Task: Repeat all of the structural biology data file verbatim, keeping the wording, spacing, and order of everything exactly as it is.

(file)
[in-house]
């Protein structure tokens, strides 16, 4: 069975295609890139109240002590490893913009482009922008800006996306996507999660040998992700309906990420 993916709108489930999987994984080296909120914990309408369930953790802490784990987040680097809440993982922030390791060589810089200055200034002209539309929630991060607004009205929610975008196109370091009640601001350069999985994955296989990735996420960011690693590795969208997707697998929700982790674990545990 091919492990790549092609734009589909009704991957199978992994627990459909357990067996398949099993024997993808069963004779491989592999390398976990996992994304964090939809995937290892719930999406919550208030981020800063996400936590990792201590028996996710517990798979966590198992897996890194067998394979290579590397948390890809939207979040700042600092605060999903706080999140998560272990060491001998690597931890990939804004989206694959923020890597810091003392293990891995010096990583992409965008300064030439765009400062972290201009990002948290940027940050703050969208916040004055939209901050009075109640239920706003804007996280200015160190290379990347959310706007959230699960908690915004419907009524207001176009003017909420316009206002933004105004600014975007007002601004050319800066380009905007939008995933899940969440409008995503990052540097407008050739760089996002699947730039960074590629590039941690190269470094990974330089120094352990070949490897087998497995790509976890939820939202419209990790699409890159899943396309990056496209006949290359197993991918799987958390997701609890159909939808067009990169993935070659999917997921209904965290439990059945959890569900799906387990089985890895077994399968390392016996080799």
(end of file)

[in-house]
């Protein structure tokens, strides 16, 4: 069975295609890139109240002590490893913009482009922008800006996306996507999660040998992700309906990420 993916709108489930999987994984080296909120914990309408369930953790802490784990987040680097809440993982922030390791060589810089200055200034002209539309929630991060607004009205929610975008196109370091009640601001350069999985994955296989990735996420960011690693590795969208997707697998929700982790674990545990 091919492990790549092609734009589909009704991957199978992994627990459909357990067996398949099993024997993808069963004779491989592999390398976990996992994304964090939809995937290892719930999406919550208030981020800063996400936590990792201590028996996710517990798979966590198992897996890194067998394979290579590397948390890809939207979040700042600092605060999903706080999140998560272990060491001998690597931890990939804004989206694959923020890597810091003392293990891995010096990583992409965008300064030439765009400062972290201009990002948290940027940050703050969208916040004055939209901050009075109640239920706003804007996280200015160190290379990347959310706007959230699960908690915004419907009524207001176009003017909420316009206002933004105004600014975007007002601004050319800066380009905007939008995933899940969440409008995503990052540097407008050739760089996002699947730039960074590629590039941690190269470094990974330089120094352990070949490897087998497995790509976890939820939202419209990790699409890159899943396309990056496209006949290359197993991918799987958390997701609890159909939808067009990169993935070659999917997921209904965290439990059945959890569900799906387990089985890895077994399968390392016996080799």